A representative method of localizing a sound source using TDOAs between sensors is a Generalized Cross-Correlation (GCC) algorithm, which is described in detail in “The Generalized Correlation Method for Estimation of Time Delay” written by C. H. Knapp and G. C. Carter and published in 1976.

As one of the various algorithms for localizing a sound source, a GCC-Phase Transform (PHAT) algorithm, which is a GCC algorithm employing a PHAT filter, involves a relatively small amount of computation, and making it is possible to localize a sound source in real time. An SRP-PHAT algorithm, which is an SRP algorithm employing a PHAT filter, is a grid search method of dividing a whole space into blocks and localizing a sound source in each block. However, the SRP-PHAT algorithm involves a large amount of computation. Thus, the SRP-PHAT algorithm is difficult to use in real time but has better sound source localization performance than the GCC-PHAT algorithm.

The PHAT filter is described in detail in “Use of The Crosspower-Spectrum Phase in Acoustic Event Location” written by M. Omologo and P. Svaizer and published in 1997.

FIG. 1 illustrates a microphone array for localizing a sound source in three-dimensional space using the GCC-PHAT algorithm. As illustrated in FIG. 1, to localize a sound source in a three-dimensional space using the GCC-PHAT algorithm, at least eight microphones 10 must be arranged in the form of a cube, that is, at the corners of the cube.

More specifically, to localize a sound source in a three-dimensional space using the GCC-PHAT algorithm, the position of the sound source must be searched for in all directions (up, down, forward, backward, left and right) from the robot. Thus, the sound source is localized using TDOAs between the microphones 10 diagonally disposed in each square surface of the cube.

In a method of localizing a sound source in a three-dimensional space using the SRP-PHAT algorithm, the positions of the microphones 10 are unlimited.

As mentioned above, the SRP-PHAT algorithm divides the whole space in all directions from the robot into blocks, searches each block for a sound source, and thus involves a larger amount of computation than the GCC-PHAT algorithm. Thus, the SRP-PHAT algorithm is difficult to use to localize a sound source in real time but has excellent sound source localization performance in a three-dimensional space.

The general GCC-PHAT algorithm using the eight microphones 10 as illustrated in FIG. 1 can accurately localize a sound source in a three-dimensional space. However, since eight or more microphones are necessary, it is difficult to use the general GCC-PHAT algorithm in a miniaturized robot, such as a mini robot.

In order to apply the GCC-PHAT algorithm using the minimum number of microphones, four microphones 10 may be disposed in a plane as illustrated in FIG. 2. However, when the four microphones 10 are disposed in a rectangular form, a sound source to the front, back left or right can be localized but a sound source disposed above or below cannot. For a mini robot, this drawback is not a serious problem because of its small height. But the larger the robot and the higher the position of the microphones 10, the greater a dead space in which a sound source cannot be localized.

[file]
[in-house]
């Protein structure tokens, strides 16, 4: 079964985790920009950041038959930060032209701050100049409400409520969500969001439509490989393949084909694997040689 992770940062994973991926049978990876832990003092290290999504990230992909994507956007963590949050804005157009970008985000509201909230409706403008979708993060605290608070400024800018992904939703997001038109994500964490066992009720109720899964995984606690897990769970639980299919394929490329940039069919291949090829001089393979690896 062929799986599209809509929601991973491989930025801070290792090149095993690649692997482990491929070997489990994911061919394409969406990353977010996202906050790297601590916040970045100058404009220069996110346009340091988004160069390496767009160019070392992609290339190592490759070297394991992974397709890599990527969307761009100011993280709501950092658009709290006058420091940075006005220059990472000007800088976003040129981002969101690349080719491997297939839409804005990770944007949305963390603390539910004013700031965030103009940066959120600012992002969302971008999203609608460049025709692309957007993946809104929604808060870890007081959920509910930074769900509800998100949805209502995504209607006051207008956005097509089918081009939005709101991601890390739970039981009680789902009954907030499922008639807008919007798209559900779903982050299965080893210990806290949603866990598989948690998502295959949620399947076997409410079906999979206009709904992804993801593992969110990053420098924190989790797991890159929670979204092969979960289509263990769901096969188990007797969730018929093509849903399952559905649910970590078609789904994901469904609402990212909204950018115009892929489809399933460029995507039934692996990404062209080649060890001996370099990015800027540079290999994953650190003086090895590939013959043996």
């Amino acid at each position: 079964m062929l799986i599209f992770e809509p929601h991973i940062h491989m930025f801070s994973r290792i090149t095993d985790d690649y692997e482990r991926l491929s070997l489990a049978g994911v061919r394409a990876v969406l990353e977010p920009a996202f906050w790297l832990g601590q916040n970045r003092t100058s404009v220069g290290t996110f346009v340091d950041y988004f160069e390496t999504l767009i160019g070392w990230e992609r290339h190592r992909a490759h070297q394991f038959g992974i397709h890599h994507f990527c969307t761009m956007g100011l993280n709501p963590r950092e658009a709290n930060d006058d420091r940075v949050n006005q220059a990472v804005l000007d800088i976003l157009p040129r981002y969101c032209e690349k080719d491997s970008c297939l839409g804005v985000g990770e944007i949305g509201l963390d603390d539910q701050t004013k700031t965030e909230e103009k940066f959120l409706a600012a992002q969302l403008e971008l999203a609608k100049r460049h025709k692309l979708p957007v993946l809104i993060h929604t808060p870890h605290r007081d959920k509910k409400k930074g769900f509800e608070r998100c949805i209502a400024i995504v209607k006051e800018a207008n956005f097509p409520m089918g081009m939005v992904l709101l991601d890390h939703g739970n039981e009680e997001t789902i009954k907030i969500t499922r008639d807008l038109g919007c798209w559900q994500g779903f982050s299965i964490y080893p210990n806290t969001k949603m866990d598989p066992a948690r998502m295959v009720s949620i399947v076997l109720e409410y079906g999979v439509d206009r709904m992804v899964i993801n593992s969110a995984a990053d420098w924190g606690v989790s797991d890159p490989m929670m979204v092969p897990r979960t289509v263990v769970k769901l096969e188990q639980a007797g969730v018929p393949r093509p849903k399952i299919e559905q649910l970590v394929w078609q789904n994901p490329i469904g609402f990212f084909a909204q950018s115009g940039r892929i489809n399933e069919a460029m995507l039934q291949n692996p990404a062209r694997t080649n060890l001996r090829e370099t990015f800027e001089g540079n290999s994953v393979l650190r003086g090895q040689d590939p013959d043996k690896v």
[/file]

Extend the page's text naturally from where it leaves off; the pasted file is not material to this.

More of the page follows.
The method of localizing a sound source using the SRP-PHAT algorithm does not limit the positions of microphones and has better performance than the method using the GCC-PHAT algorithm. But the method using the SRP-PHAT algorithm involves too much computation to process in a real-time system, and thus, it is difficult to apply the method to a miniaturized robot.

The sound source localization method of a miniaturized robot must be able to minimize the number of microphones used, minimize a dead space in sound source direction estimation, and rapidly and accurately localize the sound source in three-dimensional space.

SUMMARY OF THE INVENTION

The present invention has been made to address at least the above problems and/or disadvantages and to provide at least the advantages described below. Accordingly, an aspect of the present invention provides an apparatus and method of a robot for localizing a sound source in three-dimensional space using a minimum number of microphones.

Another aspect of the present invention provides a hybrid sound source localization apparatus and method of a robot rapidly determining the direction of a sound source using a Generalized Cross-Correlation (GCC)-Phase Transform (PHAT) algorithm and accurately localizing the sound source in the sound source direction using a Steered Response Power (SRP)-PHAT algorithm.

An additional aspect of the present invention provides a sound source localization apparatus and method of a robot appropriately disposing and installing a plurality of, e.g., four, microphones for localizing a sound source and minimizing a dead space in which a sound source cannot be localized.

According to one aspect of the present invention an apparatus is provided for localizing a sound source in a robot. The apparatus comprises a microphone unit implemented by one or more microphones, which picks up sound from a three-dimensional space. The apparatus also comprises a sound source localizer for determining a position of the sound source in accordance with Time-Difference Of Arrivals (TDOAs) and a highest power of the sound picked up by the microphone unit.

In the microphone unit, four microphones may be disposed at comers of an imaginary tetrahedron.